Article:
As the leading cause of death from skin cancer, melanoma is often referred to as “the most dangerous type of skin cancer” (Source: ncbi.nlm.nih.gov), despite being less common than Squamous cell and Basal cell skin cancers. Because of its definition as one of the more deadly forms of cancer, public knowledge surrounding melanoma is of great importance. As a visible cancer – and one that is more easily preventable than many other forms – individuals should be actively involved in avoiding risk factors, as well as educating themselves on the causes and symptoms of the condition.
Caused by changes in the melanocyte cells (the production centre for melanin), melanoma can start in any area of the body containing these cells. While cases beginning in the skin are highly predominant, on very rare occurrences, melanoma can start in the eyes, mouth and throat, as well as under the fingernails, in the intestines and in the urinary tract. Few people expect there to be pigmentation in areas outside of the skin yet these other forms of melanoma do exist. Being that these areas are mostly not visible to the naked eye, they can be much more difficult to identify, without regular check-ups.
Melanoma is often categorized in four different subsections: Superficial spreading melanoma (common type that appears as a flat, irregular shape), Nodular melanoma (identified by its elevated and oddly colored nature), Lentigo meligna melanoma (generally found in the sun damaged skin of the elderly), and Acral lentiginous melanoma (a rare form found in calloused skin and under the nails) (Source: ncbi.nlm.nih.gov). Melanoma is at high risk of spreading to other areas of the body, at which point it is referred to as metastatic melanoma. It is this form which OncoSec specializes in researching and treating.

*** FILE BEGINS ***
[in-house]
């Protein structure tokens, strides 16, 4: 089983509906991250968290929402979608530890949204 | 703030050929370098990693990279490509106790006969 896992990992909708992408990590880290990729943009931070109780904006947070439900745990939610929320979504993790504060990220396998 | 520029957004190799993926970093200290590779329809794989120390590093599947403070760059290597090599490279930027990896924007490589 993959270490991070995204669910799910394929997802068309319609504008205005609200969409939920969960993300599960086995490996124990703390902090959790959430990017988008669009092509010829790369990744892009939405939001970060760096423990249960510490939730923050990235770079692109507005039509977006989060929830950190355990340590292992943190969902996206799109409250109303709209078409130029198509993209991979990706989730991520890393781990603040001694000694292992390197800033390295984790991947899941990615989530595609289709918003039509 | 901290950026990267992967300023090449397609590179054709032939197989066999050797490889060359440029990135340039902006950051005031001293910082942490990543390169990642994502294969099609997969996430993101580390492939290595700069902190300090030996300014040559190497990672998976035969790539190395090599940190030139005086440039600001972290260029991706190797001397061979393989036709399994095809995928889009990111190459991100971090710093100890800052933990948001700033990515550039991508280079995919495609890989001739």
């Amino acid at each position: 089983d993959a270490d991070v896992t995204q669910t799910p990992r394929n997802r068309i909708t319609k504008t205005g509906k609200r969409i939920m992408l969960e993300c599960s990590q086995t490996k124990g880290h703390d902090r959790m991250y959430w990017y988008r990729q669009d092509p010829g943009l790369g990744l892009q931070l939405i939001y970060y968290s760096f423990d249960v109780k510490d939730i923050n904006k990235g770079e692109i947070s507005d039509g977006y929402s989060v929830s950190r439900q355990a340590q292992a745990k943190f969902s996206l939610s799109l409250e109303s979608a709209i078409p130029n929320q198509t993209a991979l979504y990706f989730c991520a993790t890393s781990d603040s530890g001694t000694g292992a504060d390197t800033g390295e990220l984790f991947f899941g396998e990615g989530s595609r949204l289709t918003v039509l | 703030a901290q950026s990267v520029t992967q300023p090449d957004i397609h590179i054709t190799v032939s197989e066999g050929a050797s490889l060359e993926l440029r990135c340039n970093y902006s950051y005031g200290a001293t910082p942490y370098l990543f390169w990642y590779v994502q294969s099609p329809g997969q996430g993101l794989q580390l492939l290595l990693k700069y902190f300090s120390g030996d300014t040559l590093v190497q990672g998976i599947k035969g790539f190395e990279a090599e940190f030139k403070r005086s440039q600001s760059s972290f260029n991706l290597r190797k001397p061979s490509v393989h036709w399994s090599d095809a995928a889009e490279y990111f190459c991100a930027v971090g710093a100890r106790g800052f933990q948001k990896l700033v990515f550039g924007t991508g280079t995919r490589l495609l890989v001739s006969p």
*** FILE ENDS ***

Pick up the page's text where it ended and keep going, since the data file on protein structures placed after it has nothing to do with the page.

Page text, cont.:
Being the body’s largest organ, the skin can be a high-risk area for viral and bacterial infections, along with more serious conditions such as cancer. To better protect your skin against cancer-causing agent, it is important to understand that 90% of melanoma cases are caused by exposure to UV radiation (Source: melanomanetwork.ca): ultra violet rays found in sunlight, tanning beds and even household lighting and computer monitors. While appliances and general use lighting give off very low doses of UV light, try to limit your amount of time spent daily surrounding yourself with computer screens and bright artificial lighting.
Studies have found tanning bed usage at a young age can dramatically increase the chances of contracting melanoma, while the health benefits of booth tanning have been highly contested (Source: skincancer.org). While it may seem appealing to get a base tan before summer, it can greatly increase the chances of getting melanoma. In the case of direct sunlight, be advised that use of sunblock and sunscreen can greatly decrease the effects of UV light. During times of intense sunlight (such as the height of the summer months), protecting your skin from large doses of UV light can be a life saving decision, despite how casual it may seem to put on sunscreen or spend less time in direct sunlight.
If treated early, melanoma patients have a high rate of recovery. Due to the highly visible nature of this type of cancer, melanoma is often discernable by the naked eye, as long as one pays active attention to sunspots and moles on their skin. At the first sign in any major changes or strange skin formations, it is important to see your physician. When melanoma is caught before it has been able to spread, you will drastically increase the chances of a successful treatment.
For more information on higher risk melanoma, please see our metastatic melanoma article. If you have been diagnosed with melanoma and would like to be enrolled in our clinical trial treatment, consult our study record for more details.
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